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As our family waits for The Hobbit to start, five words in a pre-movie advertisement turn me into a crazy person.
Five words make me spontaneously shout, “That’s not true!”
(Which makes my son try to shrink his 6’ frame and my daughter try to shush me.)
It’s not the advertiser’s fault that their fancy five word phrase catches me the wrong way today. They’re just doing their job: selling fun, risk, and hope.
But tears sting my eyes as I furiously text a note to self:
“For me, ‘Normal can never be amazing’ is a LIE.”
A normal Christmas Day would have been amazing.
To have Mother bustling about the kitchen, correcting all my cooking mistakes and calling out, “Harvey, the volume!” when Mozart’s concerto booms too loud in the living room. To have one of her enormous fresh flower arrangements in the middle of the table so we could play to play our yearly game of try-to-talk-through-the-centerpiece.
Instead, I spent four hours cooking alone in Mother’s kitchen while she lay on the couch, only vaguely aware of my presence or identity.
A normal Monday back-at-school next week would be amazing.
To have Pastor Jon welcome our students back from Christmas break with his warm hugs and just-for-you smile. To have him lead another class discussion about how what the Bible says applies to nitty-gritty everyday living.
Instead, we will be shock-walking from class to class on Monday, in the throes of raw grief, wondering what we will do without the man who has lived the heart of God’s grace in this place for two decades.
That Daddy is alive and almost back to normal is amazing.
After a New Year’s Day hike took longer than expected, my father fell 50 feet down a ravine where he waited for hours in the freezing darkness until the rescue helicopter was able to airlift him to safety.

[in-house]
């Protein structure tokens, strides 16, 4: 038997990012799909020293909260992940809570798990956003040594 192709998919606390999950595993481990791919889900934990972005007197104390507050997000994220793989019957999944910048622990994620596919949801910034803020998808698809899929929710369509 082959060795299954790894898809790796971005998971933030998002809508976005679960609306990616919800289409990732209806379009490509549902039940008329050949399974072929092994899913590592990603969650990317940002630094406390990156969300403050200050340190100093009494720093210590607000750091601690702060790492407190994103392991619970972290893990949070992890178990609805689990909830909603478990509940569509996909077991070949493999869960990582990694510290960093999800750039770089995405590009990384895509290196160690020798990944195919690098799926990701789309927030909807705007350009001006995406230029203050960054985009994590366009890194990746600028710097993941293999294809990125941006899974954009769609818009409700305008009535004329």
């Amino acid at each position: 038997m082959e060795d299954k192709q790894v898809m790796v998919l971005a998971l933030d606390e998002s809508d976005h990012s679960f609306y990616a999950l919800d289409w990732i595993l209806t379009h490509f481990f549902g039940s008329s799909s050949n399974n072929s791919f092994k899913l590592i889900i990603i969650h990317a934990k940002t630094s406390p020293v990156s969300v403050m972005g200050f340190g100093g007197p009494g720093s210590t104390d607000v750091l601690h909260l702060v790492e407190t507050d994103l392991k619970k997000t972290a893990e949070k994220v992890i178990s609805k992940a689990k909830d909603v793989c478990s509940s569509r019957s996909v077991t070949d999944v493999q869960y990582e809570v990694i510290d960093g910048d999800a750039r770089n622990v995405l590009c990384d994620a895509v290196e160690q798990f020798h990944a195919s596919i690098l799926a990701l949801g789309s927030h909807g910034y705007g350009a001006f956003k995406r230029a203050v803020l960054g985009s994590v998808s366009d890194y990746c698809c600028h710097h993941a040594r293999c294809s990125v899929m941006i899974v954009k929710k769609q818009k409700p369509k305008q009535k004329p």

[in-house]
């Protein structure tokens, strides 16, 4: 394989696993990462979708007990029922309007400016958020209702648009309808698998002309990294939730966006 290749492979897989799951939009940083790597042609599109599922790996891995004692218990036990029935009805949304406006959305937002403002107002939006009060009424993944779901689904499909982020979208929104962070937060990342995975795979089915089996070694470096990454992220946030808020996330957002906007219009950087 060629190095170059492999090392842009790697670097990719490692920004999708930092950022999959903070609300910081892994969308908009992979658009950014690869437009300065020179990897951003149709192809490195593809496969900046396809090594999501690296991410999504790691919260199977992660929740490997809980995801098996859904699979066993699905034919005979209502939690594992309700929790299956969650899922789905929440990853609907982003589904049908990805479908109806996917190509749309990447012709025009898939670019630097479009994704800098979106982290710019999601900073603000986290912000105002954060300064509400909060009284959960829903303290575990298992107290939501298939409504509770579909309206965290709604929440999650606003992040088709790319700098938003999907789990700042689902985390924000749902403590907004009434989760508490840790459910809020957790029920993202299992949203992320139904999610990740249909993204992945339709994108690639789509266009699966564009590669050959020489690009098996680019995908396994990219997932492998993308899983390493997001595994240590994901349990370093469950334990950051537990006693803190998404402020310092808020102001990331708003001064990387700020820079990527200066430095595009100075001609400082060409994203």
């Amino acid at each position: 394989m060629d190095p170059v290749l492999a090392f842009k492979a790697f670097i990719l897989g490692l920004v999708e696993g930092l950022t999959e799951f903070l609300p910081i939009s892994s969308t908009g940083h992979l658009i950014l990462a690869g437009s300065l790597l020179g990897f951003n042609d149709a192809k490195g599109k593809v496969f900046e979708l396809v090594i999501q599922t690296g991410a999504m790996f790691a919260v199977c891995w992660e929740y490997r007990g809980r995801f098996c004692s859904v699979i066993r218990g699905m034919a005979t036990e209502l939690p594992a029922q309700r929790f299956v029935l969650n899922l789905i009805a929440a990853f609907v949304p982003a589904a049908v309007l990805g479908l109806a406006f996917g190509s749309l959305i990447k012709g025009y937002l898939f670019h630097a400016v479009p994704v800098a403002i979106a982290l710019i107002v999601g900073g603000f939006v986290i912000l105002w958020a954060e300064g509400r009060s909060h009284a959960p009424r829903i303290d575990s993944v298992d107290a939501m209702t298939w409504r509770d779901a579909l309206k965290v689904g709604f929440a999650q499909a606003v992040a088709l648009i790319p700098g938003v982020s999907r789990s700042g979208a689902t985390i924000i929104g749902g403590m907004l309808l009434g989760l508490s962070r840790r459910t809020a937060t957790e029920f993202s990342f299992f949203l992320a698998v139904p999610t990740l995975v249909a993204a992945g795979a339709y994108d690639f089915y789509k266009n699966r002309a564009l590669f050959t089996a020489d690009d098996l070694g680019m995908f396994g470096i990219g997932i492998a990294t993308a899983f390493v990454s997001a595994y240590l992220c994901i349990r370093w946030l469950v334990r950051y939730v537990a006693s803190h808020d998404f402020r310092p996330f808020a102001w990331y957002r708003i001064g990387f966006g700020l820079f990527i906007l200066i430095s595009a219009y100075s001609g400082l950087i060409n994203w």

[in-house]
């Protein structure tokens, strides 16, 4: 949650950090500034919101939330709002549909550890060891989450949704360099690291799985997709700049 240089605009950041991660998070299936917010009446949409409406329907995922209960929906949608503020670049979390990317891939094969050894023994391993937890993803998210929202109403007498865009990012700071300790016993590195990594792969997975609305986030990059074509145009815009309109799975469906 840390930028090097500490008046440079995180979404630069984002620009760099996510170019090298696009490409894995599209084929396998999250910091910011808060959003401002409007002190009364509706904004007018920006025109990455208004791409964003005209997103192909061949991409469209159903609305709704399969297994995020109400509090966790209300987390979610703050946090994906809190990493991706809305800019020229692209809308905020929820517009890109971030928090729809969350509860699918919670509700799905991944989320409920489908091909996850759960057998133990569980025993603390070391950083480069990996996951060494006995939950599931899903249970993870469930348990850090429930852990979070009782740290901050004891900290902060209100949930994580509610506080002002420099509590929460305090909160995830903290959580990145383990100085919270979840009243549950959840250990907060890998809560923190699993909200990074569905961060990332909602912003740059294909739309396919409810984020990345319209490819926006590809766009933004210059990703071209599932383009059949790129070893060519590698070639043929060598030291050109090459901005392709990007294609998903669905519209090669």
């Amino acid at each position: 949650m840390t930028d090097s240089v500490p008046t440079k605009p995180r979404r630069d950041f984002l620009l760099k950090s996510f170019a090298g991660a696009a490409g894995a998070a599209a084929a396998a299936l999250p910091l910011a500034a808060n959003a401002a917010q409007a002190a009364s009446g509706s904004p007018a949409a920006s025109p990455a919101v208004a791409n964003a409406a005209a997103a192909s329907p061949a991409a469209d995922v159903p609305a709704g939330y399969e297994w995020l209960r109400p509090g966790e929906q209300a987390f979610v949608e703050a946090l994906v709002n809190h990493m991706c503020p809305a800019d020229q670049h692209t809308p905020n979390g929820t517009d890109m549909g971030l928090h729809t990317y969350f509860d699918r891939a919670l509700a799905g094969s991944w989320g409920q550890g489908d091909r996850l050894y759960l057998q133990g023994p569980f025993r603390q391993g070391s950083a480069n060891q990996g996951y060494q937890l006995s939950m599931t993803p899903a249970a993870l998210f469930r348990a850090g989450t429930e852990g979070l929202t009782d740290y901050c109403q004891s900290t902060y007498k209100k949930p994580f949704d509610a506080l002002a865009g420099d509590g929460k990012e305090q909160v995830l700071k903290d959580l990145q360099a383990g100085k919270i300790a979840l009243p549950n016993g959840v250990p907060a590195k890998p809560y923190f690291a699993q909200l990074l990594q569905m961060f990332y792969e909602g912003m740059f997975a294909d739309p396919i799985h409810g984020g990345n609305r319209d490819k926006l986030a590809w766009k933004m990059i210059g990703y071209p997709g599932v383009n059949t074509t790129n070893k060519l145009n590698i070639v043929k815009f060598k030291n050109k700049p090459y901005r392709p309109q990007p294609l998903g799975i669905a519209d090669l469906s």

Instead of reeling from a second loss in two days, we are celebrating that his sprained ankle and scalp lacerations are healing.
For me to agree that
- normal can never be amazing…
…would say nothing about “normal” but speak volumes about my own capacity
But I vehemently disagree.
I shouted, “That’s not true!” in the theater, I’ve been rehearsing it in my heart ever since, and I’m pounding it out here for anyone who’s read this far.
“Normal can never be amazing” is a lie. (Click to tweet this.)
- After almost 22 years of parenting, I know that one “normal” conversation between my strong-willed daughter and her stubborn-as-a-mule mom (which would be me) is so amazing that it deserves a holiday or postage stamp or fireworks or all three.
- After a high-risk pregnancy and pre-term delivery, I know that a “normal” birth is mind-bogglingly amazing, and every time (okay, almost every time) my 6’ tall “preemie” annoys me I remember the incubator and am astonished anew.
- After 25 years of marriage, I know that one more “normal” day together is a startlingly amazing gift to be treasured as if it’s our last…because it just might be.
Part way through The Hobbit, Gandalf says, “Saruman believes it is only great power that can hold evil in check, but that is not what I have found. I have found it is the small everyday deeds of ordinary folk that keep the darkness at bay. Small acts of kindness and love.”
With this, I whole-heartedly agree.
And I re-commit to intentionally cherish — by choosing amazement amidst the “normal” — the people and life I am so lavishly blessed to call mine.
- What’s your response to “normal can never be amazing”? (Please feel more than free to disagree with me!)
- When I invited Facebook friends to agree or disagree with “normal can never be amazing,” a whole discussion of definitions ensued. How do you define “normal”? “amazing”?
- Anything else on your heart!